In a recent accreditation visit at work, a comment was made in the visiting team’s report that the college and engineering program need to better demonstrate the rationale behind program changes that are tied to something called “graduate attributes.” I won’t bore you here with the details of how an engineering degree gets accredited since it’s a bit more complex than a short blog post would allow. The main point is that the visiting team wanted to understand the motives we had when making updates to the courses in our continuous improvement process.
This reminded me of my KWCF experiences, specifically the Engage!KW program. One of the activities we did was to reflect critically on our values. We were asked to come up with a list of our values, and compare our espoused values with how we choose to spend our time in a week. The point of the exercise is to a.) see whether you are living according to your values, and b.) to reinforce that you should make decisions based on your values – and if a decision does not align with your core values, it’s probably not something worth pursuing.
The visiting team’s comment didn’t sit well with the faculty and administration, largely because we felt that all of our decisions were made in the spirit of making graduates from the program better prepared for their careers. The idea that we need to somehow demonstrate or explain better what we are already doing was hard to understand.
My best explanation for how this would work goes like this:
Suppose you receive feedback from your industry partners that in order for graduates to be successful, the college needs to buy every student a pink hat. The students must wear the pink hats at all times, and they must bring them with them into their careers after graduation.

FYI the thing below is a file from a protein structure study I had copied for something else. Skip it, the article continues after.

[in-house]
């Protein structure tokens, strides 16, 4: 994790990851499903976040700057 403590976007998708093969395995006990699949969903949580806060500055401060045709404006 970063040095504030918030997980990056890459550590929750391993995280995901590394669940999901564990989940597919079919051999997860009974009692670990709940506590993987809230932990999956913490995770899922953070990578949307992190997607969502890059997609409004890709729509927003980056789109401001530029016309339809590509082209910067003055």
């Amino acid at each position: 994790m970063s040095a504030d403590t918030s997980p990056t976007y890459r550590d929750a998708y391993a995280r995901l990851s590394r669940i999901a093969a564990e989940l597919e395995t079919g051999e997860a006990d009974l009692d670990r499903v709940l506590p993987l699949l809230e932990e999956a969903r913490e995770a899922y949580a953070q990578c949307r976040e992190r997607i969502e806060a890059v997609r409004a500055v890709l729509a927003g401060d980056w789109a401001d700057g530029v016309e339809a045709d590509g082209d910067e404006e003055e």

Now, it might be the case that these pink hats are a good idea. The idea originated from our industry partners, whom will be the very people hiring our grads. However, buying the pink hats is an expensive endeavor. The money we spend on pink hats means we can’t allocate those resources elsewhere to improve the program.
When the team evaluates the idea, they should look to the core values of the program and see whether the pink hats falls in line with those values. In our engineering programs, we have twelve graduate attributes that we seek to instill in our students. Every student who graduates from an engineering program will possess these attributes if the program is designed well. If we look at the attributes (our values) we won’t see a connection of how pink hats are essential to making a better graduate or a better engineer, even though industry is telling us this is the case. And so, we would make a decision to ignore industry’s suggestion, and instead allocate our money elsewhere.
Pinks hats might seem like a silly example, but the situation is the same for any piece of technology that industry wants us to teach, such as 3D printers and proprietary programming languages for manufacturing robots. It costs a lot of money to adopt these technologies, and it takes a lot of time to teach and reinforce the skills in our students. At each point, we have to ask ourselves whether this investment materially improves the students, or whether there is a better way we can allocate our time (such as teaching good computer modelling for 3D printers, or teaching good programming foundations so that our students can easily teach themselves any programming language used in industry).
The key lesson is that these decisions should not be made on a whim, but nor should they be made because a stakeholder tells you they are important. Input from industry is only one point of data in a sea of information. In order to tease out the signal from the noise, it’s important to use your values to help determine what’s worth pursuing, and what’s worth leaving behind.